Prime Minister Tony Abbott has bowed to pressure to pare back his promised paid parental leave scheme and small businesses will be hurt the most.
Abbott announced yesterday that he will water down the policy and the money saved will be diverted into childcare.
The paid parental leave scheme will be relaunched as a broader package early next year which will also include a childcare subsidy for nannies.
The scheme is scheduled to commence on July 1, 2015 but Abbott has been under pressure from his own party to dump it. He first announced the scheme as opposition leader on International Women’s Day in 2010.
The paid parental leave scheme, which Abbott made a core election promise, would pay a woman her full wage plus superannuation for a duration of six months, capped at salaries of $150,000 or a payment of $75,000.
Abbott had already reduced this to a cap of $100,000 meaning a maximum payment of $50,000.
Abbott tried to blame the previous government for his backflip saying when he promised the paid parental leave scheme the government was forecasting a surplus budget.
“Plainly we’re not back in strong surplus.”
However, the scheme was never going to be funded through surplus, instead through a 1.5% levy on Australia’s 3000 largest businesses.
Abbott would not give details of the cuts to the scheme but said he and his minsters would be looking at the Productivity Commission report on childcare over the summer.
“We will be better targeting our paid parental leave scheme so that we can not only deliver a paid parental leave scheme which helps families but more available and more affordable childcare as well,” he told reporters.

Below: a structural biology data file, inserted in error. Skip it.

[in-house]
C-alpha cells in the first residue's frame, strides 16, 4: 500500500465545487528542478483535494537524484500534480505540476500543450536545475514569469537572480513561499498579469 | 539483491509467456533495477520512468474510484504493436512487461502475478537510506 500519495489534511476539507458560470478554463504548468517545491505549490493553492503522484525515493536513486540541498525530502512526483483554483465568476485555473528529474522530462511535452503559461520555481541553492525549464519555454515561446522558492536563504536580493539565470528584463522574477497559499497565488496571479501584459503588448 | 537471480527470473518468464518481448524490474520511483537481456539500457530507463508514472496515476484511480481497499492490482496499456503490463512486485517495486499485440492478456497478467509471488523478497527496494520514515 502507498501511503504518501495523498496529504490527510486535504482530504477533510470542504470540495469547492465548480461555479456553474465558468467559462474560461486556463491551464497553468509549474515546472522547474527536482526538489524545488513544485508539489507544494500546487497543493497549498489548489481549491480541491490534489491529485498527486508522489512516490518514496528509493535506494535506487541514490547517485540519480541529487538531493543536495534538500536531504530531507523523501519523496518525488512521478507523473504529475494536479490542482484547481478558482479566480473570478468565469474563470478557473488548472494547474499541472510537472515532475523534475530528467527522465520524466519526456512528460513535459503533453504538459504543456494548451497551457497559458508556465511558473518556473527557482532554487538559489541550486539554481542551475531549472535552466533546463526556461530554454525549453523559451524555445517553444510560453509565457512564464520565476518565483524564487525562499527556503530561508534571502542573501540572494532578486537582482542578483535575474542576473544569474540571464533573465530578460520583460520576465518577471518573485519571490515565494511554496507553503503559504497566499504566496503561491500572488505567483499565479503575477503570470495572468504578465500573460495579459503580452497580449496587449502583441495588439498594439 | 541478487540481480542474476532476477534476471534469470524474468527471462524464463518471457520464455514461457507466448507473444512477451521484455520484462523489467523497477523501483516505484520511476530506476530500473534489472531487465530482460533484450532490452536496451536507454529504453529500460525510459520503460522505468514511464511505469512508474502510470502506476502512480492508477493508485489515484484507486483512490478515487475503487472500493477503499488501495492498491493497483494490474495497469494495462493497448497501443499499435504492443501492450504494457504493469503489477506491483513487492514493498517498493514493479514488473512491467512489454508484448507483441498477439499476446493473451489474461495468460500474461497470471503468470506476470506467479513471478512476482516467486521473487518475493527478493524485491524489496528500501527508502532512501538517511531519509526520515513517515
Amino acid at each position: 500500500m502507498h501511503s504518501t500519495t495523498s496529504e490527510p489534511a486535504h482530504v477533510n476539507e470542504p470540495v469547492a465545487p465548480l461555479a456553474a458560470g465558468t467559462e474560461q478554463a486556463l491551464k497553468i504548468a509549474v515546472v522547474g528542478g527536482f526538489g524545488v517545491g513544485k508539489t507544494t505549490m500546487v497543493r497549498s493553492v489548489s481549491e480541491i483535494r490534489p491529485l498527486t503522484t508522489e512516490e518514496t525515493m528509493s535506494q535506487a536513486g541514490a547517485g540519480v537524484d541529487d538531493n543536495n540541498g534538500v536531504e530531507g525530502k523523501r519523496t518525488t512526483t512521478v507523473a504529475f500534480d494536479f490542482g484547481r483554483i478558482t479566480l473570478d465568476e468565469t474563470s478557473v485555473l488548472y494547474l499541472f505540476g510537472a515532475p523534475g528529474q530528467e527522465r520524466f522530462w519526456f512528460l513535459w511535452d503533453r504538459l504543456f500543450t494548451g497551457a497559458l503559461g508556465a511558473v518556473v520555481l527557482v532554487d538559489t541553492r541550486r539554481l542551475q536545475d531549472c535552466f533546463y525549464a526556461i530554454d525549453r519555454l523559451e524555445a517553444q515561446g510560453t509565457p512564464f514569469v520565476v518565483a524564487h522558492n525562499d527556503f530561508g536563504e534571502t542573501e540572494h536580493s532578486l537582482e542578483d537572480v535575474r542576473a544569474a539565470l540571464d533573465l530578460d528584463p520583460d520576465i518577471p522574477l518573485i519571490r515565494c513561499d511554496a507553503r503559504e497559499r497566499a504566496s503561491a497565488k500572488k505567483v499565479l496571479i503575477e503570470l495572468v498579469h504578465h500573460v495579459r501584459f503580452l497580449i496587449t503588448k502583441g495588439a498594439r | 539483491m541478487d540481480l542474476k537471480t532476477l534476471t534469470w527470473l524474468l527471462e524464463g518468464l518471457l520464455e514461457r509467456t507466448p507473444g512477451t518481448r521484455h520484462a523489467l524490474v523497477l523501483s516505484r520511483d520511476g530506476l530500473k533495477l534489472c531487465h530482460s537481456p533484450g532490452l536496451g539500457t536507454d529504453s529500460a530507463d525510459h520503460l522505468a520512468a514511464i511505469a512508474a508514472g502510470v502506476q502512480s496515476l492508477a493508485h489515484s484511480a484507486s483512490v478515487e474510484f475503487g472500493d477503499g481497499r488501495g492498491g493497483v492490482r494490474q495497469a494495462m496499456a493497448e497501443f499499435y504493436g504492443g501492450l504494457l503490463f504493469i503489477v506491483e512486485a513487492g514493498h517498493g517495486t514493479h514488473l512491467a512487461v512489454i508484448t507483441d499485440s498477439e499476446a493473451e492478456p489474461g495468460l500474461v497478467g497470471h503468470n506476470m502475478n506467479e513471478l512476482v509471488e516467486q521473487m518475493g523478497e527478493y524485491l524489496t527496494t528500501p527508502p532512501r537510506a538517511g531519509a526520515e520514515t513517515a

“We will still have parental leave based on a woman’s real wage. It will still include super.”
Abbott said small business would still benefit from the scheme.
“It will still particularly advantage a small business that will for the first time have access to a universal paid parental leave scheme but it will also support childcare too,” he said.
But diversity strategy and compliance consultant Prue Gilbert told SmartCompany small business will be the main losers if the paid parental leave scheme is watered down.
“Without it they can’t compete in the same way with big business,” she says.
Gilbert says the government appears to be confused about its strategy.
“What is missing is a proper understanding of what is needed to increase female participation in the work force and work backwards from there,” she says.
She says she is supportive of expanding childcare support and expanding it to nannies but not as a byproduct of penalising high earning females.
“I think the paid parental leave scheme is still misunderstood in terms of the benefits that it provides to broader society, particularly in the context of women who are the primary breadwinners,” she says.
The current paid parental leave scheme, set up by Labor, enables the payment of the minimum wage to all women who have children for 18 weeks, earning about $11,000.